Who’s to Blame for the Texas Power Crisis? by Leonard Hyman and William Tilles

There’s more than enough blame to go around for the Texas’s deadly fiasco. From Leonard Hyman and William Tilles at wolfstreet.com:

Our last report focused on the uniqueness of the Texas wholesale electricity market, ERCOT, and how it was specifically designed to evade federal utility regulation. And as if he were our paid spokesperson, former Texas governor Rick Perry stated publicly that Texans were happy to suffer blackouts and other hardships if it meant evading federal regulatory scrutiny. Whether the good (and shivering) citizens of the Lone Star State agree is another matter. But today, instead of dealing with politics, we’ll take a closer look at ERCOT as a state planning agency.

First the good news. One of the hardest parts of every planning agency’s job is correctly estimating future demand. This is doubly hard in a dynamic, fast growing economy like Texas. Consequently we were surprised at how good their planning estimate was for this winter’s electrical load of about 67,000 megawatts.

Because of the blackouts we can’t precisely know what peak electrical demand in Texas would’ve been given the extreme winter demands from home heating and the like. But the shadow estimates published by ERCOT suggested about 72,000 megawatts of peak demand.

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3 responses to “Who’s to Blame for the Texas Power Crisis? by Leonard Hyman and William Tilles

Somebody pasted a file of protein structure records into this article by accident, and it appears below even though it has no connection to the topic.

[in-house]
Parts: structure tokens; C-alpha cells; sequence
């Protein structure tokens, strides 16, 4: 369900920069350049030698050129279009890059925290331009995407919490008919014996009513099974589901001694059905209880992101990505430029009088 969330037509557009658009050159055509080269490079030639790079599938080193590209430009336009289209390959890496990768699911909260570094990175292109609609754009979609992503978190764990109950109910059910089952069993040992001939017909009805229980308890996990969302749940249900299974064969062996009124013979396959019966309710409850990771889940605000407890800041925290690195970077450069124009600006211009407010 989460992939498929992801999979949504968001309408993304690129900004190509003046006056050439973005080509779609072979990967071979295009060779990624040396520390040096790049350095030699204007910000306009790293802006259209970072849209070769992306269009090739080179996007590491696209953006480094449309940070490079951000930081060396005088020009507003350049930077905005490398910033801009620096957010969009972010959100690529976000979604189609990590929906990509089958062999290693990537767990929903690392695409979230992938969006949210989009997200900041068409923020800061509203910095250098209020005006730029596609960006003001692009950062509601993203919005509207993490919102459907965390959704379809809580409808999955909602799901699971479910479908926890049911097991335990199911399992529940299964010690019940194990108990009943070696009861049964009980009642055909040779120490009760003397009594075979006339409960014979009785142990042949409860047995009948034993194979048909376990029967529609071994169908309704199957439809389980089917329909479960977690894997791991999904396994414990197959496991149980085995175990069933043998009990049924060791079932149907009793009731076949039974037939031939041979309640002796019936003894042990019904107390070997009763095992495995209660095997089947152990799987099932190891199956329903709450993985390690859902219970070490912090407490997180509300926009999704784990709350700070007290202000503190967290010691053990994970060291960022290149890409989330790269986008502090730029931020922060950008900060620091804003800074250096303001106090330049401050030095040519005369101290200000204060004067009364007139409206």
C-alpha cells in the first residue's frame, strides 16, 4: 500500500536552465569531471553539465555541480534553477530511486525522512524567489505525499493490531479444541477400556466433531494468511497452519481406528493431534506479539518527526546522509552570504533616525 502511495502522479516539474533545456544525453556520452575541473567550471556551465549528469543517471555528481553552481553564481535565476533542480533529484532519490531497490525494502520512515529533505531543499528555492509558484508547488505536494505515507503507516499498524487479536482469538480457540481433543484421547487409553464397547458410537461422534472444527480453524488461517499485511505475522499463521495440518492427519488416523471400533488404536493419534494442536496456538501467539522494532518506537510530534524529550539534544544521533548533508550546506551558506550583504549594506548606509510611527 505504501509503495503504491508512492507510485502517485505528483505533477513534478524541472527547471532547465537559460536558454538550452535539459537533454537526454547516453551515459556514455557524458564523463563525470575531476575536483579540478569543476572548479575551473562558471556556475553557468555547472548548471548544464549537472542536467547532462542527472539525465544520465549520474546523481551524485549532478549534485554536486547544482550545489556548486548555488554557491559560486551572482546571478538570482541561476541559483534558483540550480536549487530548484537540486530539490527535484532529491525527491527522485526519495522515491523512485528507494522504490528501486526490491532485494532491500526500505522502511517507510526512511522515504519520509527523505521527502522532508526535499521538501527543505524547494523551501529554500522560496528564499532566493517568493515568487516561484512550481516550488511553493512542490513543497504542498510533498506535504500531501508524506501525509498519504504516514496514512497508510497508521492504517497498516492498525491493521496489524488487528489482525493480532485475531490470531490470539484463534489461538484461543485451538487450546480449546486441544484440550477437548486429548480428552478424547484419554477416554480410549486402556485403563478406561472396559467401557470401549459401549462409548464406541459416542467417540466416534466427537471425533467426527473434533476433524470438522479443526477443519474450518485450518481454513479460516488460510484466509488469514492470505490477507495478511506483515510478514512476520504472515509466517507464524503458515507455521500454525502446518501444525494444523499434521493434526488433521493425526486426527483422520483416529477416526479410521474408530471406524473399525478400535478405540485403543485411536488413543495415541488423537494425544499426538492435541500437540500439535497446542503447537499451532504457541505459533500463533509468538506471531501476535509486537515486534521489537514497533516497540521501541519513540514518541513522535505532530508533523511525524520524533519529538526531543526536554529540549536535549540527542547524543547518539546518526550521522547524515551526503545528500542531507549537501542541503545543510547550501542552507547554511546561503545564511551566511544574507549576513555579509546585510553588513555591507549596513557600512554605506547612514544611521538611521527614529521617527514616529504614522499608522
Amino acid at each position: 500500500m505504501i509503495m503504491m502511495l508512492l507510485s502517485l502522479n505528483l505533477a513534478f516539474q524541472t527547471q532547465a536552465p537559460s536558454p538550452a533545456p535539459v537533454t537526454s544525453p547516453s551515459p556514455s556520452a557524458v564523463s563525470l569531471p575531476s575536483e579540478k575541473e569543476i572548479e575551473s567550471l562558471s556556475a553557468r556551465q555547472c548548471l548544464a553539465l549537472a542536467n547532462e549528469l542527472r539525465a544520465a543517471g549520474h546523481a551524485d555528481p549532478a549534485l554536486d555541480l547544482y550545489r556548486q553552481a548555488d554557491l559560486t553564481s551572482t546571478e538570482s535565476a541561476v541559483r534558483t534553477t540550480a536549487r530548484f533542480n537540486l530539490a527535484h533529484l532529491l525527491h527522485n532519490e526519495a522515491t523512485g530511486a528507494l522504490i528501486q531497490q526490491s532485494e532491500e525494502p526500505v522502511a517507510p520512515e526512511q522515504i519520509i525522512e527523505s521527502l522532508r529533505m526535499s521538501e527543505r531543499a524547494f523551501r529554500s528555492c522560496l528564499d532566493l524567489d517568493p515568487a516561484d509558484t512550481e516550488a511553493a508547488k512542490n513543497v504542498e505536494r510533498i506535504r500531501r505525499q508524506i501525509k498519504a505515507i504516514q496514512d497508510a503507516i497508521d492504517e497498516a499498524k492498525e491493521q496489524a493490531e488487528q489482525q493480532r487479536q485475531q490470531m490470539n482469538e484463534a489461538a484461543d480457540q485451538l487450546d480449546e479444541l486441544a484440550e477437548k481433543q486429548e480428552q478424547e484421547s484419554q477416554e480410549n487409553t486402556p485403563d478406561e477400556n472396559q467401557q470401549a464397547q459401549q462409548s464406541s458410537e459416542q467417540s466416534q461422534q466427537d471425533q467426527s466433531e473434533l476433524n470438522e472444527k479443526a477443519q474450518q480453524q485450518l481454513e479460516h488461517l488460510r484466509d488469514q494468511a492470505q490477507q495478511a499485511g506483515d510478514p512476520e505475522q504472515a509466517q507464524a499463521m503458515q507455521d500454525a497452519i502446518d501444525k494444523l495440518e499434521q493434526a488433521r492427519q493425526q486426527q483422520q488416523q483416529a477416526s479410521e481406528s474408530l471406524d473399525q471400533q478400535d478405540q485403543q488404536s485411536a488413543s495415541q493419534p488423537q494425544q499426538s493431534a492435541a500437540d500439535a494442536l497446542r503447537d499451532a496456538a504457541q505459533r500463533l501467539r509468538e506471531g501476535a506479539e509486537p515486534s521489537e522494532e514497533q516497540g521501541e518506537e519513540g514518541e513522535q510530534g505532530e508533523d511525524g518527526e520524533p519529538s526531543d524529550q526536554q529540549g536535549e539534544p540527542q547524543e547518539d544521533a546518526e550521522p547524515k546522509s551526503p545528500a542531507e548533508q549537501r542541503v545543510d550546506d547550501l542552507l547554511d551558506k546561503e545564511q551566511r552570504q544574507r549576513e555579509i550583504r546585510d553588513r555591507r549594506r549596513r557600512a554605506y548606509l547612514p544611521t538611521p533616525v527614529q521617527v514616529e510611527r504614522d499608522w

1. The science is one thing. The fun part will be the political barbecue. ERCOT should be close to #1 on the fire–5 of the 15 board members do not reside in Texas. The chairwoman lives in Michigan and the vicechair resides in California. Other board members live in Toronto, Maine, and Illinois. I have also read that the board members select and vote on new members. There may be just a few of us who did not enjoy the loss of power, electric roll outs, loss of water(contaminated), etc –>will get to input about this travesty. This should help to warm up the weather.



    • Neil

      I hope you’re staying reasonably warm and safe. I have an inordinate love for Texas and Texans (I married one) and I’m sure the state will come back stronger than ever, after a few ass-whuppins, of course.


  2. Robert, Thank you for your concern. As of 6 pm all the water line leaks are fixed( = well water back on) and the power is back to normal, so we are fine. Hopefully there will be a few ass-whuppins in Austin over this.


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